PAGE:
SEOUL, Nov. 30 (Yonhap) -- South Korea remained the nation with the largest income gap between men and women among advanced countries with the gender pay gap hardly narrowing over the past decade, a report showed Friday.
According to the report by the Organization for Economic Cooperation and Development (OECD), South Korea found its gender income gap to be 39 percent, the highest among 28 surveyed member nations, as of 2010.
It means that South Korean women are paid 39 percent less than their male counterparts, lower than the OECD average of 15 percent.
Japan came next with a gender wage gap of 29 percent, while Germany and Israel tied at third with 21 percent. The United States, Canada, Finland, Switzerland and Austria marked an income gap of 19 percent, said the report.
The OECD report also showed that Hungary and Poland had the lowest gender pay gap of 6 percent each, followed by New Zealand with 7 percent, Norway with 8 percent and Belgium with 9 percent.
South Korea's gender income gap was 40 percent in 2000, also topping the OECD list at that time, meaning the country has only narrowed the gap by 1 percentage point over the 10 years.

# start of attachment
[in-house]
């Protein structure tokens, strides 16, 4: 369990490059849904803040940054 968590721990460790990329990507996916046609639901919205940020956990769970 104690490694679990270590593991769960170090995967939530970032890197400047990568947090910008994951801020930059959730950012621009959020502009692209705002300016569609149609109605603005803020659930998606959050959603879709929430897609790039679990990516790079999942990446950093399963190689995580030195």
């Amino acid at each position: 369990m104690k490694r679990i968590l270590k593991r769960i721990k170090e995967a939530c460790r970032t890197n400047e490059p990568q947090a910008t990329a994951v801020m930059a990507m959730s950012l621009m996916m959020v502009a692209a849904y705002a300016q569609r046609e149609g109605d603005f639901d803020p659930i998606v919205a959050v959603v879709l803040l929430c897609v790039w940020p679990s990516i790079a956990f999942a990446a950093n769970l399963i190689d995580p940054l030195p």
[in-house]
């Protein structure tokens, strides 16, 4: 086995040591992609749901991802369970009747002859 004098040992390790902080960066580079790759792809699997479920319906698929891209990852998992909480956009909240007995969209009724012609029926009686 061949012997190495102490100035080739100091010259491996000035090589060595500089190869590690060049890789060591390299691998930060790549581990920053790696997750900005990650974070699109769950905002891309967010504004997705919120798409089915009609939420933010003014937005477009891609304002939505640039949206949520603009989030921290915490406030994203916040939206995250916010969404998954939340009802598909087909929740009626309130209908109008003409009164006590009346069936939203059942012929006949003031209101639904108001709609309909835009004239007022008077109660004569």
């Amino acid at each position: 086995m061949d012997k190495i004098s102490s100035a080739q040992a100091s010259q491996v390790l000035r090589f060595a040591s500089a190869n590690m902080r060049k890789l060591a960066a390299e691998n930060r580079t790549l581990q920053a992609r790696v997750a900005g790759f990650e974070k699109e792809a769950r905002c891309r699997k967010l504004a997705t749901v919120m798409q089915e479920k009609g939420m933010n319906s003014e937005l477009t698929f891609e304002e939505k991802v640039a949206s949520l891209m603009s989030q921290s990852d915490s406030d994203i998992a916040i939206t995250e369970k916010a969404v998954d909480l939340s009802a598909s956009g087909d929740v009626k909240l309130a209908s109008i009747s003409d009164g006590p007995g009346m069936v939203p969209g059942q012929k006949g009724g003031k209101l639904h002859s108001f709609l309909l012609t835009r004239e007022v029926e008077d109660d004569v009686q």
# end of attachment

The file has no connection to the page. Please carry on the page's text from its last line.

Japan's difference in gender income improved from 34 percent in 2000 to 29 percent in 2010, while Israel bridged the gap from 28 percent to 21 percent and the U.S. narrowed it from 23 percent to 19 percent over the 10-year period.
Experts attribute South Korea's widest gender income gap to the country's stiff job market for women and poor social services for working moms. In Korea, women typically quit their jobs when they give birth and focus on child bearing and return to work as temporary workers, who are not entitled to full-time benefits.
"We need more efforts to create better jobs (for women) along with the expansion of social services," said Kim Young-ok, a researcher at the Korean Women's Development Institute. "European countries have good social welfare systems and the public sector provides quality job opportunities and absorbs female workers."
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